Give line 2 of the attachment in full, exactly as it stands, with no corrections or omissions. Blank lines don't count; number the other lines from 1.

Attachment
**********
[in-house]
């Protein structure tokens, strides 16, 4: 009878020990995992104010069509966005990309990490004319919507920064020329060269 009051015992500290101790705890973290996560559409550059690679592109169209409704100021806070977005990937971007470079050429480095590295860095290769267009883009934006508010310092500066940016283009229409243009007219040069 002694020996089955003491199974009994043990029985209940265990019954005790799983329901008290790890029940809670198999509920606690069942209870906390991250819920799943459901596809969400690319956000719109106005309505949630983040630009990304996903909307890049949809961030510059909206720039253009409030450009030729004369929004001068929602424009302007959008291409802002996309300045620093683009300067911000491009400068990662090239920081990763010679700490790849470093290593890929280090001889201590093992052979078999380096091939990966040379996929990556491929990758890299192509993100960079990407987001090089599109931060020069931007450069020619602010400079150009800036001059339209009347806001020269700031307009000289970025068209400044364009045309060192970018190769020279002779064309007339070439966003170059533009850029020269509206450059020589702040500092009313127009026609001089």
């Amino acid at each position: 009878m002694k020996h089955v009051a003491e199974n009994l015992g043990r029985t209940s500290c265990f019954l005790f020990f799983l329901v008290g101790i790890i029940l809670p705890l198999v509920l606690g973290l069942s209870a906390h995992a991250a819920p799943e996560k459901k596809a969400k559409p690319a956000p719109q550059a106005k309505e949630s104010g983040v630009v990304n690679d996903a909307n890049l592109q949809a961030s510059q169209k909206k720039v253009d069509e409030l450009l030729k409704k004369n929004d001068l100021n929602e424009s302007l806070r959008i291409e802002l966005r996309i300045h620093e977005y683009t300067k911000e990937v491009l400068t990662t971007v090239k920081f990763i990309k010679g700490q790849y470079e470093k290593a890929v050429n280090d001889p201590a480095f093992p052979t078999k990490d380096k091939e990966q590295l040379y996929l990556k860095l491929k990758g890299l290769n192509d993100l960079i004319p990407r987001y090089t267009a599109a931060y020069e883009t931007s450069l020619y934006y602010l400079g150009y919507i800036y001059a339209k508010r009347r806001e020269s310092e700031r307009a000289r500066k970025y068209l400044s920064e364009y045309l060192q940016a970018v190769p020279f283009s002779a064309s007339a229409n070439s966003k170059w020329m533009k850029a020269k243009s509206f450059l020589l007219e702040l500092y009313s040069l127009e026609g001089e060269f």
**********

């Protein structure tokens, strides 16, 4: 009878020990995992104010069509966005990309990490004319919507920064020329060269 009051015992500290101790705890973290996560559409550059690679592109169209409704100021806070977005990937971007470079050429480095590295860095290769267009883009934006508010310092500066940016283009229409243009007219040069 002694020996089955003491199974009994043990029985209940265990019954005790799983329901008290790890029940809670198999509920606690069942209870906390991250819920799943459901596809969400690319956000719109106005309505949630983040630009990304996903909307890049949809961030510059909206720039253009409030450009030729004369929004001068929602424009302007959008291409802002996309300045620093683009300067911000491009400068990662090239920081990763010679700490790849470093290593890929280090001889201590093992052979078999380096091939990966040379996929990556491929990758890299192509993100960079990407987001090089599109931060020069931007450069020619602010400079150009800036001059339209009347806001020269700031307009000289970025068209400044364009045309060192970018190769020279002779064309007339070439966003170059533009850029020269509206450059020589702040500092009313127009026609001089």